Triple J’s Canna Space in Whitehorse on April 17, 2019, opens their first container of product. Two years after Canada legalized the sale of cannabis, Yukon leads the country in per capita legal sales. (Crystal Schick/Yukon News file)
Yukon leads Canadian cannabis sales two years after legalization

Private retailers still asking for changes that would allow online sales

A sign greets guests near the entrance of the Canada Games Centre in Whitehorse on June 11. The city announced Oct. 16 it was moving into the next part of its phased reopening plan with spectator seating areas open at a reduced capacity to allow for physical distancing. (Crystal Schick/Yukon News file)
CGC reopening continues

Limited spectator seating now available

During Whitehorse city council’s Oct. 19 meeting, planning manager Mélodie Simard brought forward a recommendation that a proposed Official Community Plan amendment move forward that would designate a 56.3 hectare piece of land in Whistle Bend, currently designated as green space, as urban residential use. (Courtesy City of Whitehorse)
More development in Whistle Bend contemplated

OCP change would be the first of several steps to develop future area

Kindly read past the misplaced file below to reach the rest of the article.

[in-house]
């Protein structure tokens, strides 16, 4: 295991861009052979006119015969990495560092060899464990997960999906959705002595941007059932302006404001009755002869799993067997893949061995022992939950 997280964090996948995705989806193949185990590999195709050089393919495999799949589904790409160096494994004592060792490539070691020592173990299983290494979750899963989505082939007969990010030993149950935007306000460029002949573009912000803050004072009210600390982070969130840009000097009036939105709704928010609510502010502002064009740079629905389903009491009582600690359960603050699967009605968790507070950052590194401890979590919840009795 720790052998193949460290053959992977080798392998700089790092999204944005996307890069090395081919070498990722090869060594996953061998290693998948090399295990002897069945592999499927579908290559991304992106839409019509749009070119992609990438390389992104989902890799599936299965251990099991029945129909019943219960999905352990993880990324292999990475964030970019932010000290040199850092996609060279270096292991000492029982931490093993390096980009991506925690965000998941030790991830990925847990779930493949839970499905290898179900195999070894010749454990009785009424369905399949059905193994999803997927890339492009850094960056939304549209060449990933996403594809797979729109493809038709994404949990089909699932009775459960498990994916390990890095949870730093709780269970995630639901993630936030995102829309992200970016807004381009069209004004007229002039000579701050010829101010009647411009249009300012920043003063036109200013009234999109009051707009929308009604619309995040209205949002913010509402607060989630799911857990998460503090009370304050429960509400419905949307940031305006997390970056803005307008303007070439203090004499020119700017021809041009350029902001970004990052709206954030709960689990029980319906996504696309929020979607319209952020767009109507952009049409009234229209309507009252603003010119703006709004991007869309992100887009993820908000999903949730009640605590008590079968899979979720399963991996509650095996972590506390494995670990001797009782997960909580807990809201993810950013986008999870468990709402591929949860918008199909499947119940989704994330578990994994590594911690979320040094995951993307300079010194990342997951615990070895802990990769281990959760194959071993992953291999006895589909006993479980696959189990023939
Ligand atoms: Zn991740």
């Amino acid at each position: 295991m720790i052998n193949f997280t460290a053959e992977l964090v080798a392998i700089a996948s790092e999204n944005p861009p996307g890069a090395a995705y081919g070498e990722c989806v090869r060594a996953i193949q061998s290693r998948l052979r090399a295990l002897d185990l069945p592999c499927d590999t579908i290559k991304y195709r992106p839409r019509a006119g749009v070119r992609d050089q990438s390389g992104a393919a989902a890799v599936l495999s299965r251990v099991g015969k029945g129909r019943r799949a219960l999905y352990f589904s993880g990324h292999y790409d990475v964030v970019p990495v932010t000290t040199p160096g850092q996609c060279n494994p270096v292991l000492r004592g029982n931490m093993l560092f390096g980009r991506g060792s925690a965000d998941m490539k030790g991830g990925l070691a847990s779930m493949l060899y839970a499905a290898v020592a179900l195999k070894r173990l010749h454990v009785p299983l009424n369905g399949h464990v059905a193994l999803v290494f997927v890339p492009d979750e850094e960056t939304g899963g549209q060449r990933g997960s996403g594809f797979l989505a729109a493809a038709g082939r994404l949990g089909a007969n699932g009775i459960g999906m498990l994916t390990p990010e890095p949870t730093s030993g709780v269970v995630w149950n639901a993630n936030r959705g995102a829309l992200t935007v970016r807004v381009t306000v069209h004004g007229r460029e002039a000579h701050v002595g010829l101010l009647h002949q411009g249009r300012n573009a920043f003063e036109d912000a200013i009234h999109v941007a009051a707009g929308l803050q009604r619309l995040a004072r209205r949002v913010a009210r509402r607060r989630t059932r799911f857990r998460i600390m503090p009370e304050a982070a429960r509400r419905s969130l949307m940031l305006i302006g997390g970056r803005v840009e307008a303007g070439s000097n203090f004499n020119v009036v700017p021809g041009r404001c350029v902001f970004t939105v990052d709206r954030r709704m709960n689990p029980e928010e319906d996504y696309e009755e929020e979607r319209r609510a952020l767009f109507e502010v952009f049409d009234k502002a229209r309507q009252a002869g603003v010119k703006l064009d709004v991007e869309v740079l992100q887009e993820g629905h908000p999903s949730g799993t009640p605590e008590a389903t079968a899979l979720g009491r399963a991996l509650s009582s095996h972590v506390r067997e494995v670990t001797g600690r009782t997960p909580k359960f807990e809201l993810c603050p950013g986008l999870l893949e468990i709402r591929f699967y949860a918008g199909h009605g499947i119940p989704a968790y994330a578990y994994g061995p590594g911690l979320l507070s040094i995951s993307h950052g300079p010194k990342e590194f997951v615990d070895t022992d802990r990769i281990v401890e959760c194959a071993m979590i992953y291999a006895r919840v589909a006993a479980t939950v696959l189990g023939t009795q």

EDITORIAL: Don’t let the City of Whitehorse distract you

A little over two weeks after Whitehorse city council voted to give… Continue reading

Whitehorse City Hall. (Joel Krahn/Yukon News file)
City hall, briefly

A look at decisions made by Whitehorse city council this week

Northwestel has released the proposed prices for its unlimited plans. Unlimited internet in Whitehorse and Carcross could cost users between $160.95 and $249.95 per month depending on their choice of package. (Yukon News file)
Unlimited internet options outlined

Will require CRTC approval before Northwestel makes them available

Legislative assembly on the last day of the fall sitting in Whitehorse. Yukon’s territorial government will sit for 45 days this sitting instead of 30 days to make up for lost time caused by COVID-19 in the spring. (Crystal Schick/Yukon News file)
Legislative assembly sitting extended

Yukon’s territorial government will sit for 45 days this sitting. The extension… Continue reading

Today’s mailbox: Mad about MAD

Letters to the editor published Oct. 16, 2020

Most Read